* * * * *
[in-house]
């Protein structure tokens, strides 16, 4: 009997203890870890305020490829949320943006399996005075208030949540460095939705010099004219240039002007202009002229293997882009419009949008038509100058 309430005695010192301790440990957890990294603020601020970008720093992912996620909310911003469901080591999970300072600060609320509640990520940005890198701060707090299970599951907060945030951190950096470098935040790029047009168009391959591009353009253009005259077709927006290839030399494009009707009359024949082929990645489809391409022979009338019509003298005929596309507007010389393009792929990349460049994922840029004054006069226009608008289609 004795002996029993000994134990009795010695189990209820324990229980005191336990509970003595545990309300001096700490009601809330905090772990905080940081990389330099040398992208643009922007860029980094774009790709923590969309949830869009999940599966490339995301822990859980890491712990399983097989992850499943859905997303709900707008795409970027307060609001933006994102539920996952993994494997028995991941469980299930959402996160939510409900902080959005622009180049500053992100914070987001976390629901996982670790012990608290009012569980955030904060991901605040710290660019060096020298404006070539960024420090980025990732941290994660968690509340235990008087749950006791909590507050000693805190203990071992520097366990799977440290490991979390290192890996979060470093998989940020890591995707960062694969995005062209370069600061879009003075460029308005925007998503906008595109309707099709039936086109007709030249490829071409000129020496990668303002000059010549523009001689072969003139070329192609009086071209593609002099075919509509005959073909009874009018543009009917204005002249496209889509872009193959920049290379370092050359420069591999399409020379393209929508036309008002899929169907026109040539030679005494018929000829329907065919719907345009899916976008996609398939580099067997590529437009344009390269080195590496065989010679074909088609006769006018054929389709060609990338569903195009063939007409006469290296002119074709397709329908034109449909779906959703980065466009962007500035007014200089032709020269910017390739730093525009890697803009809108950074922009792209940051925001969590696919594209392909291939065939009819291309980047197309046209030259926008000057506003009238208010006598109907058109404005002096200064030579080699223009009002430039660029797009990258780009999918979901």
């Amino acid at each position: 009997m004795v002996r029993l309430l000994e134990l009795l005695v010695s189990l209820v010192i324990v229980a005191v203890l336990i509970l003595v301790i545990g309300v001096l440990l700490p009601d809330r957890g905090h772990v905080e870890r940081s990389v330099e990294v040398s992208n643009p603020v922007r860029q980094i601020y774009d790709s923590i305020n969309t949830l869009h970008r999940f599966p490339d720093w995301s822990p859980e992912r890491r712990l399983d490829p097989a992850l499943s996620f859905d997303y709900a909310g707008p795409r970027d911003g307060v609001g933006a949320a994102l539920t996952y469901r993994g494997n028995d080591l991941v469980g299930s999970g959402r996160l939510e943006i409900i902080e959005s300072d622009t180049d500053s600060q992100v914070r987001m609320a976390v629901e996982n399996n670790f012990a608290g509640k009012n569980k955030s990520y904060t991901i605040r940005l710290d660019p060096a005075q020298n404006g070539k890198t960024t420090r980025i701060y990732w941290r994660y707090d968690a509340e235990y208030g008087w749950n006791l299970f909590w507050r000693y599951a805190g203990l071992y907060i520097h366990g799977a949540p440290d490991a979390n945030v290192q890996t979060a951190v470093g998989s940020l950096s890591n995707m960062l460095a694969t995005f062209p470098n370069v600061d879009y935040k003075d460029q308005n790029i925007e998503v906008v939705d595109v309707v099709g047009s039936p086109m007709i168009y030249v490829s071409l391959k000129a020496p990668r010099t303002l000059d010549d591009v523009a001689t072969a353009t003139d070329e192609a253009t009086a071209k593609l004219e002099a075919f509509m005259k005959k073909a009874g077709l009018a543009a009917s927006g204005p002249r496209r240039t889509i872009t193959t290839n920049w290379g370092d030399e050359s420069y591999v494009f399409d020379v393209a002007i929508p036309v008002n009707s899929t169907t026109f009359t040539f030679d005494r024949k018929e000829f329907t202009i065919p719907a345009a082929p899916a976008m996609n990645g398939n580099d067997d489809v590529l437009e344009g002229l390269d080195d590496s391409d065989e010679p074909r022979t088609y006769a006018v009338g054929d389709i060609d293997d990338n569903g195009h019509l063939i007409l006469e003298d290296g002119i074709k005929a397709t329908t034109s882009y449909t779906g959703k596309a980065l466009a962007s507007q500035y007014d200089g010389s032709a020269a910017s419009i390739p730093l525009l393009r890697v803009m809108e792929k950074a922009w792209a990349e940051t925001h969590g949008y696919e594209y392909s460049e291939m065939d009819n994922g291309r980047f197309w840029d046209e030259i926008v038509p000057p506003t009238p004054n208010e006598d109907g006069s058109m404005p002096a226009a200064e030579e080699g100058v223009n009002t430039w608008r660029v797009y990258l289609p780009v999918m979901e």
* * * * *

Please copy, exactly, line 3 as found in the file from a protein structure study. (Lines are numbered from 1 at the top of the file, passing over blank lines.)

């Amino acid at each position: 009997m004795v002996r029993l309430l000994e134990l009795l005695v010695s189990l209820v010192i324990v229980a005191v203890l336990i509970l003595v301790i545990g309300v001096l440990l700490p009601d809330r957890g905090h772990v905080e870890r940081s990389v330099e990294v040398s992208n643009p603020v922007r860029q980094i601020y774009d790709s923590i305020n969309t949830l869009h970008r999940f599966p490339d720093w995301s822990p859980e992912r890491r712990l399983d490829p097989a992850l499943s996620f859905d997303y709900a909310g707008p795409r970027d911003g307060v609001g933006a949320a994102l539920t996952y469901r993994g494997n028995d080591l991941v469980g299930s999970g959402r996160l939510e943006i409900i902080e959005s300072d622009t180049d500053s600060q992100v914070r987001m609320a976390v629901e996982n399996n670790f012990a608290g509640k009012n569980k955030s990520y904060t991901i605040r940005l710290d660019p060096a005075q020298n404006g070539k890198t960024t420090r980025i701060y990732w941290r994660y707090d968690a509340e235990y208030g008087w749950n006791l299970f909590w507050r000693y599951a805190g203990l071992y907060i520097h366990g799977a949540p440290d490991a979390n945030v290192q890996t979060a951190v470093g998989s940020l950096s890591n995707m960062l460095a694969t995005f062209p470098n370069v600061d879009y935040k003075d460029q308005n790029i925007e998503v906008v939705d595109v309707v099709g047009s039936p086109m007709i168009y030249v490829s071409l391959k000129a020496p990668r010099t303002l000059d010549d591009v523009a001689t072969a353009t003139d070329e192609a253009t009086a071209k593609l004219e002099a075919f509509m005259k005959k073909a009874g077709l009018a543009a009917s927006g204005p002249r496209r240039t889509i872009t193959t290839n920049w290379g370092d030399e050359s420069y591999v494009f399409d020379v393209a002007i929508p036309v008002n009707s899929t169907t026109f009359t040539f030679d005494r024949k018929e000829f329907t202009i065919p719907a345009a082929p899916a976008m996609n990645g398939n580099d067997d489809v590529l437009e344009g002229l390269d080195d590496s391409d065989e010679p074909r022979t088609y006769a006018v009338g054929d389709i060609d293997d990338n569903g195009h019509l063939i007409l006469e003298d290296g002119i074709k005929a397709t329908t034109s882009y449909t779906g959703k596309a980065l466009a962007s507007q500035y007014d200089g010389s032709a020269a910017s419009i390739p730093l525009l393009r890697v803009m809108e792929k950074a922009w792209a990349e940051t925001h969590g949008y696919e594209y392909s460049e291939m065939d009819n994922g291309r980047f197309w840029d046209e030259i926008v038509p000057p506003t009238p004054n208010e006598d109907g006069s058109m404005p002096a226009a200064e030579e080699g100058v223009n009002t430039w608008r660029v797009y990258l289609p780009v999918m979901e």